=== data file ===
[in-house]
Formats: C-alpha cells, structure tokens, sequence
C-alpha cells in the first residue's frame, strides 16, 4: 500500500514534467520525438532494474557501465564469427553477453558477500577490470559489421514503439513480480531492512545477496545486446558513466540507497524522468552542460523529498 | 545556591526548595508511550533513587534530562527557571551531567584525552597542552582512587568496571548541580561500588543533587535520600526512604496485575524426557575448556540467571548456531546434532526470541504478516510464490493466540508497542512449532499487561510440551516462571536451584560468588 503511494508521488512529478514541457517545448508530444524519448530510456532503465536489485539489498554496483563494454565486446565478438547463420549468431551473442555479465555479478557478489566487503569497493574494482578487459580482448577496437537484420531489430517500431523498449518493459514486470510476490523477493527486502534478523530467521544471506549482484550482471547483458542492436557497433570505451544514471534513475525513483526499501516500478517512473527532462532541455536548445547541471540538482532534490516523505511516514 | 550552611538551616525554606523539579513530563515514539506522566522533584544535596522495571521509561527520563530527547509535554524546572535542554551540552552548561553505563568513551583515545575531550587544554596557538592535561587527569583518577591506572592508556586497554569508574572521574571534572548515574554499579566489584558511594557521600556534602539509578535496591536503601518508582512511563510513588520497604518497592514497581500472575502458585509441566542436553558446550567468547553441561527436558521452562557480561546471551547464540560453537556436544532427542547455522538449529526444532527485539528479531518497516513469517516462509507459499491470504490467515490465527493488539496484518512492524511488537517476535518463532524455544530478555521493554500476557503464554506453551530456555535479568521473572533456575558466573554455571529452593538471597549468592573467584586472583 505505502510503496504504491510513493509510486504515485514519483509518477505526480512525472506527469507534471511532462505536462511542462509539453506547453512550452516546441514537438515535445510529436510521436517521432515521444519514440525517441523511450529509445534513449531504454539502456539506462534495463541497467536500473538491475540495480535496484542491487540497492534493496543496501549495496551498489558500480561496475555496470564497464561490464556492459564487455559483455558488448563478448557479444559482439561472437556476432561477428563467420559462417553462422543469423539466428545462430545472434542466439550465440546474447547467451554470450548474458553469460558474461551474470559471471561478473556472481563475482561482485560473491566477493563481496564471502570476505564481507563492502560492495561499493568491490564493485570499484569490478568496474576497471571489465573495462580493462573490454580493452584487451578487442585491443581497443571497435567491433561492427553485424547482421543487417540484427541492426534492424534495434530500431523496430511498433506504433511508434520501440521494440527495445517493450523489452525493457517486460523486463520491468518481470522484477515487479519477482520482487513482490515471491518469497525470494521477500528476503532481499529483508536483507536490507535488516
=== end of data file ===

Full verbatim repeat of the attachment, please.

[in-house]
Formats: C-alpha cells, structure tokens, sequence
C-alpha cells in the first residue's frame, strides 16, 4: 500500500514534467520525438532494474557501465564469427553477453558477500577490470559489421514503439513480480531492512545477496545486446558513466540507497524522468552542460523529498 | 545556591526548595508511550533513587534530562527557571551531567584525552597542552582512587568496571548541580561500588543533587535520600526512604496485575524426557575448556540467571548456531546434532526470541504478516510464490493466540508497542512449532499487561510440551516462571536451584560468588 503511494508521488512529478514541457517545448508530444524519448530510456532503465536489485539489498554496483563494454565486446565478438547463420549468431551473442555479465555479478557478489566487503569497493574494482578487459580482448577496437537484420531489430517500431523498449518493459514486470510476490523477493527486502534478523530467521544471506549482484550482471547483458542492436557497433570505451544514471534513475525513483526499501516500478517512473527532462532541455536548445547541471540538482532534490516523505511516514 | 550552611538551616525554606523539579513530563515514539506522566522533584544535596522495571521509561527520563530527547509535554524546572535542554551540552552548561553505563568513551583515545575531550587544554596557538592535561587527569583518577591506572592508556586497554569508574572521574571534572548515574554499579566489584558511594557521600556534602539509578535496591536503601518508582512511563510513588520497604518497592514497581500472575502458585509441566542436553558446550567468547553441561527436558521452562557480561546471551547464540560453537556436544532427542547455522538449529526444532527485539528479531518497516513469517516462509507459499491470504490467515490465527493488539496484518512492524511488537517476535518463532524455544530478555521493554500476557503464554506453551530456555535479568521473572533456575558466573554455571529452593538471597549468592573467584586472583 505505502510503496504504491510513493509510486504515485514519483509518477505526480512525472506527469507534471511532462505536462511542462509539453506547453512550452516546441514537438515535445510529436510521436517521432515521444519514440525517441523511450529509445534513449531504454539502456539506462534495463541497467536500473538491475540495480535496484542491487540497492534493496543496501549495496551498489558500480561496475555496470564497464561490464556492459564487455559483455558488448563478448557479444559482439561472437556476432561477428563467420559462417553462422543469423539466428545462430545472434542466439550465440546474447547467451554470450548474458553469460558474461551474470559471471561478473556472481563475482561482485560473491566477493563481496564471502570476505564481507563492502560492495561499493568491490564493485570499484569490478568496474576497471571489465573495462580493462573490454580493452584487451578487442585491443581497443571497435567491433561492427553485424547482421543487417540484427541492426534492424534495434530500431523496430511498433506504433511508434520501440521494440527495445517493450523489452525493457517486460523486463520491468518481470522484477515487479519477482520482487513482490515471491518469497525470494521477500528476503532481499529483508536483507536490507535488516